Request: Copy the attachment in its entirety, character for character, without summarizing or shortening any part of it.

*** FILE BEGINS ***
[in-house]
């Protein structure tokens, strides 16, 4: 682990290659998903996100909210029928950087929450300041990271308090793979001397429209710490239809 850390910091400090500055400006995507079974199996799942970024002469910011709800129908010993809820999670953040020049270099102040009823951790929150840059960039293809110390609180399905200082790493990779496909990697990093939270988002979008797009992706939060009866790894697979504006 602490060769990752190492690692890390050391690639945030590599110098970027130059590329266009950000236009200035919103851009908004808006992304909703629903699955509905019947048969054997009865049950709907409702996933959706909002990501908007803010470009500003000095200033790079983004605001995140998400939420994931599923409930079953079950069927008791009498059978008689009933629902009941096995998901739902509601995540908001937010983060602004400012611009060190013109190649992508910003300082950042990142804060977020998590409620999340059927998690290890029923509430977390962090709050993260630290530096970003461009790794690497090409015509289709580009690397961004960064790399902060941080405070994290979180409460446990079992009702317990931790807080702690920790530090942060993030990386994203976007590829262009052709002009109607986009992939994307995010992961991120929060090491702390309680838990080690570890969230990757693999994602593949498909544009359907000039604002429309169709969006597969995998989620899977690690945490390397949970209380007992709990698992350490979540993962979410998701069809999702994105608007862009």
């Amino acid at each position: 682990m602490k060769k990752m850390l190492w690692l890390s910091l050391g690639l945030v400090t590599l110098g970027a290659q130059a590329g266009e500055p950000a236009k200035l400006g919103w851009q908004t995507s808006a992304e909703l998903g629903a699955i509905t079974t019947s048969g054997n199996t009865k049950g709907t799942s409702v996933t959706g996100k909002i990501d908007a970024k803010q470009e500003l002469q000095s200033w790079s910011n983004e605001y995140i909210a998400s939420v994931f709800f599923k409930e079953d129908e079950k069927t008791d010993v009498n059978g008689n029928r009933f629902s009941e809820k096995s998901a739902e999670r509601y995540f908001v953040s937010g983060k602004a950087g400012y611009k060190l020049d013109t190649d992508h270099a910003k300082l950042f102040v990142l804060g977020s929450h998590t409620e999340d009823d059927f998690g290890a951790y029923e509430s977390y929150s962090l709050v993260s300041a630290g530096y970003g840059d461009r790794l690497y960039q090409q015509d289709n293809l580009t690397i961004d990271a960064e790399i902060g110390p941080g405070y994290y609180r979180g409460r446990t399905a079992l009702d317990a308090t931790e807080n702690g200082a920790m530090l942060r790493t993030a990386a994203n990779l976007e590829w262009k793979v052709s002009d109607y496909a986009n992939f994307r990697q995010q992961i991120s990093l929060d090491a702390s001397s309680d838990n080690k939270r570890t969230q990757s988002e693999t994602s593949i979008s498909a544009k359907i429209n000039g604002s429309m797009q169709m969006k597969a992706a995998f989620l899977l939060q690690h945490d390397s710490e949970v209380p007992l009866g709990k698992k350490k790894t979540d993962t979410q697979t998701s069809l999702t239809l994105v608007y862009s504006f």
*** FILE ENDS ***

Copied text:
[in-house]
């Protein structure tokens, strides 16, 4: 682990290659998903996100909210029928950087929450300041990271308090793979001397429209710490239809 850390910091400090500055400006995507079974199996799942970024002469910011709800129908010993809820999670953040020049270099102040009823951790929150840059960039293809110390609180399905200082790493990779496909990697990093939270988002979008797009992706939060009866790894697979504006 602490060769990752190492690692890390050391690639945030590599110098970027130059590329266009950000236009200035919103851009908004808006992304909703629903699955509905019947048969054997009865049950709907409702996933959706909002990501908007803010470009500003000095200033790079983004605001995140998400939420994931599923409930079953079950069927008791009498059978008689009933629902009941096995998901739902509601995540908001937010983060602004400012611009060190013109190649992508910003300082950042990142804060977020998590409620999340059927998690290890029923509430977390962090709050993260630290530096970003461009790794690497090409015509289709580009690397961004960064790399902060941080405070994290979180409460446990079992009702317990931790807080702690920790530090942060993030990386994203976007590829262009052709002009109607986009992939994307995010992961991120929060090491702390309680838990080690570890969230990757693999994602593949498909544009359907000039604002429309169709969006597969995998989620899977690690945490390397949970209380007992709990698992350490979540993962979410998701069809999702994105608007862009």
């Amino acid at each position: 682990m602490k060769k990752m850390l190492w690692l890390s910091l050391g690639l945030v400090t590599l110098g970027a290659q130059a590329g266009e500055p950000a236009k200035l400006g919103w851009q908004t995507s808006a992304e909703l998903g629903a699955i509905t079974t019947s048969g054997n199996t009865k049950g709907t799942s409702v996933t959706g996100k909002i990501d908007a970024k803010q470009e500003l002469q000095s200033w790079s910011n983004e605001y995140i909210a998400s939420v994931f709800f599923k409930e079953d129908e079950k069927t008791d010993v009498n059978g008689n029928r009933f629902s009941e809820k096995s998901a739902e999670r509601y995540f908001v953040s937010g983060k602004a950087g400012y611009k060190l020049d013109t190649d992508h270099a910003k300082l950042f102040v990142l804060g977020s929450h998590t409620e999340d009823d059927f998690g290890a951790y029923e509430s977390y929150s962090l709050v993260s300041a630290g530096y970003g840059d461009r790794l690497y960039q090409q015509d289709n293809l580009t690397i961004d990271a960064e790399i902060g110390p941080g405070y994290y609180r979180g409460r446990t399905a079992l009702d317990a308090t931790e807080n702690g200082a920790m530090l942060r790493t993030a990386a994203n990779l976007e590829w262009k793979v052709s002009d109607y496909a986009n992939f994307r990697q995010q992961i991120s990093l929060d090491a702390s001397s309680d838990n080690k939270r570890t969230q990757s988002e693999t994602s593949i979008s498909a544009k359907i429209n000039g604002s429309m797009q169709m969006k597969a992706a995998f989620l899977l939060q690690h945490d390397s710490e949970v209380p007992l009866g709990k698992k350490k790894t979540d993962t979410q697979t998701s069809l999702t239809l994105v608007y862009s504006f």